February 14th, 2012
Another day, another weight loss firm telling women that ‘research’ says they’re fat… in order to peddle them a dubious diet as the solution. Take this one in the Daily Mail:
The fat wives brigade: Women pile on the pounds when in a relationship (gaining 16lb in the first six months)
New couple often vow to stick together through thick and thin. But men embarking on a new relationship may not realise just how literally their partner might take the thick part.
A staggering 90 percent of women gain weight when they settle down with a long term partner, a study revealed today.
The average woman puts on a belt-busting 16lbs, with the majority (56 per cent) starting to gain weight just four to six months in to the relationship.
Perhaps these figures are real. But what we do know is that the company pushing these figures and conducting the research have a clear interest in making people (and, given the market, particularly women) a reason to feel like they need a weight loss product:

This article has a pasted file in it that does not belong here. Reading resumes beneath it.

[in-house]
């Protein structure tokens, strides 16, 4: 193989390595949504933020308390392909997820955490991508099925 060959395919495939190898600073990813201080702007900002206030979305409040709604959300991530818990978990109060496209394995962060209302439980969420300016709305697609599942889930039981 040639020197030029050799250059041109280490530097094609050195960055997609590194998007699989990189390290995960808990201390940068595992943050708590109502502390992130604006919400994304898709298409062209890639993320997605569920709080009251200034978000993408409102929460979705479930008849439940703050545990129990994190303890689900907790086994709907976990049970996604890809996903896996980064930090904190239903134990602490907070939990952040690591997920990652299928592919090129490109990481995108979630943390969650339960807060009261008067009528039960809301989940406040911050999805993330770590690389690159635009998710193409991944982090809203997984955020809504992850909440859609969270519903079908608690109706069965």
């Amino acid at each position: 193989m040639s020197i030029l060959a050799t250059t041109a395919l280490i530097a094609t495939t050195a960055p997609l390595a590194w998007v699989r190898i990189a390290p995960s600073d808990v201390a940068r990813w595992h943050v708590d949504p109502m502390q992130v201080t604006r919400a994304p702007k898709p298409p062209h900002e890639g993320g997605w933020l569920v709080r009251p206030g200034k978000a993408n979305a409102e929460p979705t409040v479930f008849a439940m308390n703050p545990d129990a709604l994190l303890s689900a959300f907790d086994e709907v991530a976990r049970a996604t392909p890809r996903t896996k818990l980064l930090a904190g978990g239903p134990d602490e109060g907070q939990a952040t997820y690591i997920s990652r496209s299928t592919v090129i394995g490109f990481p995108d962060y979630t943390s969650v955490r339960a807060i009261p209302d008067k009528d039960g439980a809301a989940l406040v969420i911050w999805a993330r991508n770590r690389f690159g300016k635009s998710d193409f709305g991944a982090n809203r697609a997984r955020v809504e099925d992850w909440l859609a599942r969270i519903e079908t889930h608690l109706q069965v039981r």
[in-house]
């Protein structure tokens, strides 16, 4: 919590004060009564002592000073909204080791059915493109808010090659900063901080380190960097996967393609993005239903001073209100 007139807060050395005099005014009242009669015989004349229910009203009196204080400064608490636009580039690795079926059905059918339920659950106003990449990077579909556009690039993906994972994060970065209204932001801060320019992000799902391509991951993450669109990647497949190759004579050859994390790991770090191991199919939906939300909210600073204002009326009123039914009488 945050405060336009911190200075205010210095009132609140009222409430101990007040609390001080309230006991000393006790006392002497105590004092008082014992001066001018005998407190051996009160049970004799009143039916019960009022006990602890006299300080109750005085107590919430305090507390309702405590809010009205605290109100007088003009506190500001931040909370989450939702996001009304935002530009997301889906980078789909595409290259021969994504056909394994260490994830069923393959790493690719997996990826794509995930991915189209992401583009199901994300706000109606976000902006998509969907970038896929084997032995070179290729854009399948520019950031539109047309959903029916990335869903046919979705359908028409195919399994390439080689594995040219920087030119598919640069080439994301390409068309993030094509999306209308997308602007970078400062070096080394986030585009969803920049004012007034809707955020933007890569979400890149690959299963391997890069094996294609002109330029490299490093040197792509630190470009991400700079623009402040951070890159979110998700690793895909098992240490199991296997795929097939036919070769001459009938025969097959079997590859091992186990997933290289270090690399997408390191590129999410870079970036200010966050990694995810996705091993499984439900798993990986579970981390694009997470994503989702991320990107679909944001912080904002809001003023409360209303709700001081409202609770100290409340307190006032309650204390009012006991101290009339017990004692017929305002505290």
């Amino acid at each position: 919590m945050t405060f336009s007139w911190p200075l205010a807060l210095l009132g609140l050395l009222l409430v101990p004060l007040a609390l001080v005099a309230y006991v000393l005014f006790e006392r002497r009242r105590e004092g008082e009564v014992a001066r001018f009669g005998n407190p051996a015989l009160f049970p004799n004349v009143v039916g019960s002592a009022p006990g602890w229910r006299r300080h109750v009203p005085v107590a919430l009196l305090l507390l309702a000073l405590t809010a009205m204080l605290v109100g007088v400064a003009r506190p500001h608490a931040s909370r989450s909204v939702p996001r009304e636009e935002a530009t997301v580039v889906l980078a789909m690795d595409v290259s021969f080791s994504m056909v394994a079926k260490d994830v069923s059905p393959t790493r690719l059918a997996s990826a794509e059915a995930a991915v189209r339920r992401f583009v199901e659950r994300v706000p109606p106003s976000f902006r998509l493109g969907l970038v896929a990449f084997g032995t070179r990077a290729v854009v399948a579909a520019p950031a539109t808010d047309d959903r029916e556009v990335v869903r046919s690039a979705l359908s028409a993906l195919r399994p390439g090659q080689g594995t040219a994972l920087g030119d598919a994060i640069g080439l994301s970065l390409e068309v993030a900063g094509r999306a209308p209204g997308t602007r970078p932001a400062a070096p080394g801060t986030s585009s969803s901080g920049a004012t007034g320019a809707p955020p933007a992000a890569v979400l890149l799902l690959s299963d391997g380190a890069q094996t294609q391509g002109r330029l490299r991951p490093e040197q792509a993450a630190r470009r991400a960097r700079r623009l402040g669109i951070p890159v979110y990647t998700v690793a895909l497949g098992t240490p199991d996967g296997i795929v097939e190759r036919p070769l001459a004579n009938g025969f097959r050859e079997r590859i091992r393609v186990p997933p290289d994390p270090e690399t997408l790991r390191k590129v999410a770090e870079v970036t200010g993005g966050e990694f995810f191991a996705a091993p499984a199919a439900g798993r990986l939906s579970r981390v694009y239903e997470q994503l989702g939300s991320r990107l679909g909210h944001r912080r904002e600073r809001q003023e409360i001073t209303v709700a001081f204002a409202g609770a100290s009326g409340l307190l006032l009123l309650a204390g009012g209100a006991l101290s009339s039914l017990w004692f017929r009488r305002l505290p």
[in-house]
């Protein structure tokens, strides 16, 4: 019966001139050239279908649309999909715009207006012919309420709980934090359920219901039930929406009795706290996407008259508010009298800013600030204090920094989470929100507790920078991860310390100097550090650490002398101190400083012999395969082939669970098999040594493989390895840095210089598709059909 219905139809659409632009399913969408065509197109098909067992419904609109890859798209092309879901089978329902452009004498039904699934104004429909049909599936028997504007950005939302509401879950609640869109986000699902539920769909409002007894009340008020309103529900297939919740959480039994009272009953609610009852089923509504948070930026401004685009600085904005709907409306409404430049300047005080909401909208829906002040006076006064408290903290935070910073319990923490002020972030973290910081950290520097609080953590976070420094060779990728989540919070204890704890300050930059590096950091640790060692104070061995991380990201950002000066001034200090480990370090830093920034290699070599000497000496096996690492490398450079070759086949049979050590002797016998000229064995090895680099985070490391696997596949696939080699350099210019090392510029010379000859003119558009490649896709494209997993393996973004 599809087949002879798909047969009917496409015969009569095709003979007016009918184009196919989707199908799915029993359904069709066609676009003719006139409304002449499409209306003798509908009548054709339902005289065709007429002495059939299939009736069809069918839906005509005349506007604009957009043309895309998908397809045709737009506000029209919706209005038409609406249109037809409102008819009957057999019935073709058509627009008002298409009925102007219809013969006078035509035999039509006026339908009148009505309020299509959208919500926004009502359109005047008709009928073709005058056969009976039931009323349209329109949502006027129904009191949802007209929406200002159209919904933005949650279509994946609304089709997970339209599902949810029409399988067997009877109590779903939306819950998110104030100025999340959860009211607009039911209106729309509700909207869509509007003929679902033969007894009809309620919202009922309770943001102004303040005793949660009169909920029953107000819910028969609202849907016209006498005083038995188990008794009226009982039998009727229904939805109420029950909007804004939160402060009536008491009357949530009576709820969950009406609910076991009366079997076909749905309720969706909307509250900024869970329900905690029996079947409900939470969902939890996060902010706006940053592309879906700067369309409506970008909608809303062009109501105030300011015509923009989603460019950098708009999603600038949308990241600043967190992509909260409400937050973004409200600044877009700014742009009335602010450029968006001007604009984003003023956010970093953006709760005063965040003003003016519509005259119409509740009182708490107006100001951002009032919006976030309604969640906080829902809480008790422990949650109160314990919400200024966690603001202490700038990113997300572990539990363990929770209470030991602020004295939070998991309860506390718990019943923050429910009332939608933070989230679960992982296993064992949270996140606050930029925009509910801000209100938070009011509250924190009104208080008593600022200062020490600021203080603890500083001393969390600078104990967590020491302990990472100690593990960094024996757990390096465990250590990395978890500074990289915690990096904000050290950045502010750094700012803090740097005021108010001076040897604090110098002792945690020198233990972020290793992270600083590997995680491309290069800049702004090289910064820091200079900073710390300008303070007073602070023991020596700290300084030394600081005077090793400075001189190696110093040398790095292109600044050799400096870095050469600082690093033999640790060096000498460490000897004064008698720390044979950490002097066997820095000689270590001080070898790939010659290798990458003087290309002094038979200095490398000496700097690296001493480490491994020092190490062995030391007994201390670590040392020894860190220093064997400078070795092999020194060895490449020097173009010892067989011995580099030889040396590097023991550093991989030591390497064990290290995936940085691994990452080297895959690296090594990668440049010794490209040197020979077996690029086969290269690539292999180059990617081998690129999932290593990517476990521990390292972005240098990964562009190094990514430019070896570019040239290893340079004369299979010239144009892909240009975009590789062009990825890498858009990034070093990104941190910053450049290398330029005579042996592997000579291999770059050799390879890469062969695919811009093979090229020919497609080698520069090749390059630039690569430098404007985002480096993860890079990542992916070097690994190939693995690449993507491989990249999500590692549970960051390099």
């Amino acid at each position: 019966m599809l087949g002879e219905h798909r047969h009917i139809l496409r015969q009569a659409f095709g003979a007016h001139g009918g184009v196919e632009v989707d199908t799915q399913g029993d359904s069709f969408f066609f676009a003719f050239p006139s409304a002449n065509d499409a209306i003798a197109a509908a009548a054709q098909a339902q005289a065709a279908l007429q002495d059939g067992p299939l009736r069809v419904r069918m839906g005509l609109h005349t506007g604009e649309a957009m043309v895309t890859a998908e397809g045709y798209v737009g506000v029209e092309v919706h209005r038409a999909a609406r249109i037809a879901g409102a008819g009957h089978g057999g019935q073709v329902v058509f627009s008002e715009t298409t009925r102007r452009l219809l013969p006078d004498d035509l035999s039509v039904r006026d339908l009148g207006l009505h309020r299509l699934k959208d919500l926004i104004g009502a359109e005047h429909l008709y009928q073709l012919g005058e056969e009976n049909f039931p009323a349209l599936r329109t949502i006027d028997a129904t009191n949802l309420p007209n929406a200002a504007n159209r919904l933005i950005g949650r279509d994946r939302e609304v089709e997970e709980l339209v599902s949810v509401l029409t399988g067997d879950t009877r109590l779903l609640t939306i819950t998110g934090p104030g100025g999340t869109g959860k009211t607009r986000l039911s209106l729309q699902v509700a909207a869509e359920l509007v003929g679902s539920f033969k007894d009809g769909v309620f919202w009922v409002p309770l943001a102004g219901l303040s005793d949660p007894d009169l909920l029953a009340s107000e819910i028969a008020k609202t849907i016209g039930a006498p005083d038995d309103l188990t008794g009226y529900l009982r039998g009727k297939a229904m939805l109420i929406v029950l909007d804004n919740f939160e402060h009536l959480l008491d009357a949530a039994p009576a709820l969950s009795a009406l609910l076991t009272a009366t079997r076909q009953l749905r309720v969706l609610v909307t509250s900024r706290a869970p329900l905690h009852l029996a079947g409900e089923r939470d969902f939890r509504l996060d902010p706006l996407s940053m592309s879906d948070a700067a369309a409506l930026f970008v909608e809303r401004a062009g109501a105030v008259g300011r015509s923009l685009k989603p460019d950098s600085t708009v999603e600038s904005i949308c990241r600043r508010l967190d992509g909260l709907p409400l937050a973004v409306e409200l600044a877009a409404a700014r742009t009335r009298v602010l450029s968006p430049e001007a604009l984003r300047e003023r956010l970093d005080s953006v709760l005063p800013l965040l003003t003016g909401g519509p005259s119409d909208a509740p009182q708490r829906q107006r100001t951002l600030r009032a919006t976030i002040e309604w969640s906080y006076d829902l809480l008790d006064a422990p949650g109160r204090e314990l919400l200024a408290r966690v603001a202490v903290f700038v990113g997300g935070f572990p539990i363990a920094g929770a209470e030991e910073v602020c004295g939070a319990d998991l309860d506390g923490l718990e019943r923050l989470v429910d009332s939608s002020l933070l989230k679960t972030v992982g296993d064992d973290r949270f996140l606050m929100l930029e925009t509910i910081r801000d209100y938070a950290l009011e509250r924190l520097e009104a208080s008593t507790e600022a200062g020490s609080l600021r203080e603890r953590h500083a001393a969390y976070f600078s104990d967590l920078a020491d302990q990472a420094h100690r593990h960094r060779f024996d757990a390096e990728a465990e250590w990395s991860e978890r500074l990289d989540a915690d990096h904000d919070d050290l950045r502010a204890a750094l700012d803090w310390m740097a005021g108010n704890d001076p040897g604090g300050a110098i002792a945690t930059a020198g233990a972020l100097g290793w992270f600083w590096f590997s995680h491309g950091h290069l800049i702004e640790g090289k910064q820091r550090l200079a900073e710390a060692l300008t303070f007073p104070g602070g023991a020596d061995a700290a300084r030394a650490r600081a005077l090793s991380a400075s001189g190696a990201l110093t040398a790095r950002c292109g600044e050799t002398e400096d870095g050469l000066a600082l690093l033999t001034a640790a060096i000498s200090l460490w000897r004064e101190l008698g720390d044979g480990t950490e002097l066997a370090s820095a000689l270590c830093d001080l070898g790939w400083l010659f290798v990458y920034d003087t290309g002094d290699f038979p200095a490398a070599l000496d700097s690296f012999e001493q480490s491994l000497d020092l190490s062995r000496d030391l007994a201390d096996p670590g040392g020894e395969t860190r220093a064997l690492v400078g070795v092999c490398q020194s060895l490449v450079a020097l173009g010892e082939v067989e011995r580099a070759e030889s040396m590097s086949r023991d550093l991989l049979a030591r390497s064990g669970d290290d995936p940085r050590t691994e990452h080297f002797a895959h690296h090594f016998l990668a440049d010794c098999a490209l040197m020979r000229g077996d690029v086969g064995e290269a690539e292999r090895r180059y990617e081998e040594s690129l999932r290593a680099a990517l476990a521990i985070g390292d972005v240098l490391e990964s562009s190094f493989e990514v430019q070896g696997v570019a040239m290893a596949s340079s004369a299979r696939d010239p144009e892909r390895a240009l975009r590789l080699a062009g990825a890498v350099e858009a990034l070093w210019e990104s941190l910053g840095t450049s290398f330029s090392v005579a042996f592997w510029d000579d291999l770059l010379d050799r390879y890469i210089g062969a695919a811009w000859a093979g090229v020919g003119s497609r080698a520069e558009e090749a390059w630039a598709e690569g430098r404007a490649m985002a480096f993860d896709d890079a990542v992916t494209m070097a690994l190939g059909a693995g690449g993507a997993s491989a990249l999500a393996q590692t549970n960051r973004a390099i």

Of the 1,000 women polled by weight management company LighterLife, over a third blamed an increase in cosy nights in for their weight gain.
How do we know this is a press release? Well, it’s not easy, but interestingly from searching for the quote picked out by the company representative, you can see that three hours before the Daily Mail published their article, the exact same story appears on an independent blog:
I might be wrong, and it may well be that the timing isn’t accurate, and the blog copied the Mail… but if that’s the case, it’s odd that the blog not only includes much of the same wording as the Mail’s article, but it also includes a whole section about a webchat too, which is missing from the Mail’s.
Further, the sections quoted by the blogger clearly come with the title of the press release:
Love is in the air, and in the belly…
My guess would be that the blogger above was sent the press release, along with Deborah Arthurs at the Daily Mail – both of whom published it, the latter of the two very slightly re-wording the sections that weren’t direct quotes and publishing it as news.
So, weight loss company tells women they’re fat – and the newspapers present this as if it’s a genuine discovery, and not a thinly-veiled play on the insecurities of the target audience.